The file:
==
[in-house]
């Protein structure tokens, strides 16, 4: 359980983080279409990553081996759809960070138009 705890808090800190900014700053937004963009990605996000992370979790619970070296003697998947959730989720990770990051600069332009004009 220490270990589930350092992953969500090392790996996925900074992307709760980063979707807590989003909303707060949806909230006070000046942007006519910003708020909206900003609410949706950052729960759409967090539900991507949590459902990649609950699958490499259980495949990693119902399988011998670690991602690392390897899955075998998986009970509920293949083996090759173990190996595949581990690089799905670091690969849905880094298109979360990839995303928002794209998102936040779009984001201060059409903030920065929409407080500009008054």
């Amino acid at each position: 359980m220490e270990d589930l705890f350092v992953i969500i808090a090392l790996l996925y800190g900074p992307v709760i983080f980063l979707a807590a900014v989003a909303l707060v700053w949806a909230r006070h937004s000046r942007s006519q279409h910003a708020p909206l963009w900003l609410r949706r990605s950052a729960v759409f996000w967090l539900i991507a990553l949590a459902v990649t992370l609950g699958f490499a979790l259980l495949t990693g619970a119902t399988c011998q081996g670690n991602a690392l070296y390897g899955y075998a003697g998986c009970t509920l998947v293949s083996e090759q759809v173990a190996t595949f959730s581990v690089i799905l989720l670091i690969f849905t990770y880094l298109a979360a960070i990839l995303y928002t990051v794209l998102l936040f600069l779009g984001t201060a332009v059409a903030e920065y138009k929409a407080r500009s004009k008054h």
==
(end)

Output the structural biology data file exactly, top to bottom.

[in-house]
């Protein structure tokens, strides 16, 4: 359980983080279409990553081996759809960070138009 705890808090800190900014700053937004963009990605996000992370979790619970070296003697998947959730989720990770990051600069332009004009 220490270990589930350092992953969500090392790996996925900074992307709760980063979707807590989003909303707060949806909230006070000046942007006519910003708020909206900003609410949706950052729960759409967090539900991507949590459902990649609950699958490499259980495949990693119902399988011998670690991602690392390897899955075998998986009970509920293949083996090759173990190996595949581990690089799905670091690969849905880094298109979360990839995303928002794209998102936040779009984001201060059409903030920065929409407080500009008054």
């Amino acid at each position: 359980m220490e270990d589930l705890f350092v992953i969500i808090a090392l790996l996925y800190g900074p992307v709760i983080f980063l979707a807590a900014v989003a909303l707060v700053w949806a909230r006070h937004s000046r942007s006519q279409h910003a708020p909206l963009w900003l609410r949706r990605s950052a729960v759409f996000w967090l539900i991507a990553l949590a459902v990649t992370l609950g699958f490499a979790l259980l495949t990693g619970a119902t399988c011998q081996g670690n991602a690392l070296y390897g899955y075998a003697g998986c009970t509920l998947v293949s083996e090759q759809v173990a190996t595949f959730s581990v690089i799905l989720l670091i690969f849905t990770y880094l298109a979360a960070i990839l995303y928002t990051v794209l998102l936040f600069l779009g984001t201060a332009v059409a903030e920065y138009k929409a407080r500009s004009k008054h």